It’s already been 2 months since our team finished the Flutter Vignette project and gave a talk at Flutter Interact ’19. Throughout the project, we were able to maintain a healthy designer-developer relationship, which was the key to the successful completion of the project. I want to share 5 things that helped us build an effective and efficient collaboration between designers and developers.Continue reading →
Warning: There is a GIF at the bottom of the post with flashing images.
Like many of you, I was inspired by the impressive visuals of Spider-Man: Into the Spider-Verse (which, by the way, has a website built using gskinner’s CreateJS libraries) and wanted to try to apply some of that style into one of my animations.
On top of that, I’ve had the idea of making a walk cycle with an astronaut for a while and decided it was time to make it.Continue reading →
It’s been a while since I did any motion graphics so I thought I’d jump back into it. My goal: make a short HUD animation inspired by sci-fi films. I’m a sucker for flashy sci-fi FUI (Fictional User Interface) visuals, so I couldn’t resist making my own and documenting the process.Continue reading →
It’s funny how the more you learn, the more you realize that you don’t know as much as you thought you did. I feel that way a lot when it comes to digital painting and it’s why I enjoy reviewing fundamentals so much. There’s always some overlooked piece of knowledge that reveals itself in time if you go back to look for it. To find more nuggets of wisdom, I spent the past month focusing on digital painting techniques and process. Luckily, after my review, I have found some nuggets that can be applied to your creative process.Continue reading →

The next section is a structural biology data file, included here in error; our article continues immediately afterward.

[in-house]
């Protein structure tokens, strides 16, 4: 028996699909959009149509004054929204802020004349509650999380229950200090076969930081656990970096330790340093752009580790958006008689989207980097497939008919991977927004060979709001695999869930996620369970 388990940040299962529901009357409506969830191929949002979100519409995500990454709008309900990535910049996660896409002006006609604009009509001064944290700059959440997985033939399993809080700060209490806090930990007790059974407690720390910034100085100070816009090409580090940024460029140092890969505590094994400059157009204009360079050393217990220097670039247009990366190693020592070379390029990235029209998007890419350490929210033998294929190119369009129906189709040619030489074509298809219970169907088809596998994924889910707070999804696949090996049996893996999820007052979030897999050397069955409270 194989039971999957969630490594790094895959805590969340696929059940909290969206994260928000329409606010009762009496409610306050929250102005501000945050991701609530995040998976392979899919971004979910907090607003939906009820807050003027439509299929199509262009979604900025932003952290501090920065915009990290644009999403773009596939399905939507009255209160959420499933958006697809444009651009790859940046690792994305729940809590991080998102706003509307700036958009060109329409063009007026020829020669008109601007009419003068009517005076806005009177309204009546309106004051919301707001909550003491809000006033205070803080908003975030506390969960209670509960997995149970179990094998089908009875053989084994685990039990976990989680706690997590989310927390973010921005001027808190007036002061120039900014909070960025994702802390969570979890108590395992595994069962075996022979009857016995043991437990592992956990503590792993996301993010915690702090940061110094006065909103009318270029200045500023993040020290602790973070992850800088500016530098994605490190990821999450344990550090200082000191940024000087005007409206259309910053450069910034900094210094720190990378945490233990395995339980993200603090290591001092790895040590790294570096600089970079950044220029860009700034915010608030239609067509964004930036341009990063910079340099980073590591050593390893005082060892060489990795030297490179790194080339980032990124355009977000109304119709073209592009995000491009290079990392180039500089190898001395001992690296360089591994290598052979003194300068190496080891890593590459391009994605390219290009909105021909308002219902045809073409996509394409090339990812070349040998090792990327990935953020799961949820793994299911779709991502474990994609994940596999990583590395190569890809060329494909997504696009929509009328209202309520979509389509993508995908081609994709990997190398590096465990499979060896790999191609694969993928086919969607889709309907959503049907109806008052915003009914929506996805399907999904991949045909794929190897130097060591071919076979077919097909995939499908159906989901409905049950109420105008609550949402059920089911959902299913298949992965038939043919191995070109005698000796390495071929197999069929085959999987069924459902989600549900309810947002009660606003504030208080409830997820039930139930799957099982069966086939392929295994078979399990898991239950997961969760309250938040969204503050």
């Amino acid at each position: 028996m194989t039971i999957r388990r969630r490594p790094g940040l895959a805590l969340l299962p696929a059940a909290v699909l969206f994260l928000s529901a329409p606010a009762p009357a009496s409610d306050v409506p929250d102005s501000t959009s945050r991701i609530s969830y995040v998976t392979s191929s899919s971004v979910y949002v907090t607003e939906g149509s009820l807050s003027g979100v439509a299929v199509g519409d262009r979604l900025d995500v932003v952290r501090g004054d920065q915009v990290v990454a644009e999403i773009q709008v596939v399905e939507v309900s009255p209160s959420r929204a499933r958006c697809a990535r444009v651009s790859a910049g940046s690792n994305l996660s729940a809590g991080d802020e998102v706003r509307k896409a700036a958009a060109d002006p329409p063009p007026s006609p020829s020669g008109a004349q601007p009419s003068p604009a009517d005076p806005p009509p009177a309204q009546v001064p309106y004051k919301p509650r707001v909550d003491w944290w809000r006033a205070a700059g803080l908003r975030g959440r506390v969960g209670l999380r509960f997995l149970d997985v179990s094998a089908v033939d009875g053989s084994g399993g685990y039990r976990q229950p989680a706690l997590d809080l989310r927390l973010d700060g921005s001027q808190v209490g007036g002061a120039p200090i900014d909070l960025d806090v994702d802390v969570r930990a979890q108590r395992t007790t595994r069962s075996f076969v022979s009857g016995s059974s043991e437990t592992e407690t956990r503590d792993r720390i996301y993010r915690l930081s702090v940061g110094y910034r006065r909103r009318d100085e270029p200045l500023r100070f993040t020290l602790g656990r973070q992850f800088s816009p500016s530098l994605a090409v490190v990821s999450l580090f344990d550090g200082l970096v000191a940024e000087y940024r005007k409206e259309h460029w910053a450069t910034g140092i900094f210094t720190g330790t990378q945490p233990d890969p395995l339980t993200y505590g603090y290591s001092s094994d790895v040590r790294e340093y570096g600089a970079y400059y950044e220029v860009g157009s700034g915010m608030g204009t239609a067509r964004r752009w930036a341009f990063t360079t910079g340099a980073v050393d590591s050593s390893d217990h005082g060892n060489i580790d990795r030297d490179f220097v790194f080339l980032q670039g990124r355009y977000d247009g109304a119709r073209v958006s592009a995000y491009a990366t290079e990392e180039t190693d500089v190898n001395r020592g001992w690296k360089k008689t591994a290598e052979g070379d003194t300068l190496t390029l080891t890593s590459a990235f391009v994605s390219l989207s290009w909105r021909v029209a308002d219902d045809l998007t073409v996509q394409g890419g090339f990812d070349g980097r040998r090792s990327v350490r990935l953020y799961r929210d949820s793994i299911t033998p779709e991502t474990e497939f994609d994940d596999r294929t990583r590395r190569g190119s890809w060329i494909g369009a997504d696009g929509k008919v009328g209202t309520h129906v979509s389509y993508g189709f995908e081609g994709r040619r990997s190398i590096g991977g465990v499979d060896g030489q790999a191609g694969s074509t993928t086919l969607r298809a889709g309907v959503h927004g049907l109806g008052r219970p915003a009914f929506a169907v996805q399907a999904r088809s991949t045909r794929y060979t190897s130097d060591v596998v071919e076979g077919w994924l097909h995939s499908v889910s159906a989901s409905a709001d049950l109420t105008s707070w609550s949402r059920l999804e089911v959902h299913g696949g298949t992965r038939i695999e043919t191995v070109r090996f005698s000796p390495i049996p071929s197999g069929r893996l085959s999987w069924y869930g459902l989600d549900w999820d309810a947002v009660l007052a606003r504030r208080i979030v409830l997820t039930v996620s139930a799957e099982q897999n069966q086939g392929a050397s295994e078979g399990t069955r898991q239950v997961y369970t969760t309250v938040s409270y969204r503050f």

You know that sense of awe when you see inspiring work? The kind of feeling that makes you say “wow, I wish I could do that.” Seeing Ash Thorp, GMUNK and Joey Camacho’s CG work makes me feel that all the time. There’s so much thought that goes into their compositions and I wanted to see if I could emulate some of that using Blender. The following is a summary of what I’ve learned through experimenting with CG. You can also see the final results of what I made here. I hope this encourages you to have fun making your own crazy creations after reading!
I’ve always had a complicated relationship with learning as a designer. It’s satisfying to gain new skills, but staying in my comfort zone feels so much easier. I want to push myself and get awesome results, but there’s an intimidating hurdle of not knowing how to start. The bottom of the learning curve is a scary hurdle to confront. 3D design had that hurdle stalling me from progressing. Dipping my toes into 3D modelling and quitting after a week was a common occurrence for years. There’s dozens of abandoned attempts sitting on my old hard drives. Something always prevented me from wanting to continue. Normals, modifiers, rendering — 3D felt too overwhelming and vast. I felt stumped. How do you get started learning something when you don’t even know what you don’t know?
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If someone asks me how I feel about the last 5 years since I dove into the world of design, I’d say “everyday I am thankful for the tough love that art school showed me”.
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I’ve been exposed to a variety of corporate cultures. Some fill me with inspiration, fellowship, and support, where my co-workers are my best friends and I trust them to give honest feedback — knowing they want to solve problems, and help me produce my best work. Others, leave me exhausted: struggling with job satisfaction and feeling alone. At the root of this, is a feeling that surfacing issues or concerns to managers will fall on deaf ears. When managers listen and do not take action or follow up with action, I’m left feeling powerless to affect change.
If this sounds familiar — have hope. With a few insights about shaping feedback and some tips to cultivate an open, supportive, and candid culture, you’ll be on your way to creating an environment where you can thrive together. It all starts with good feedback.
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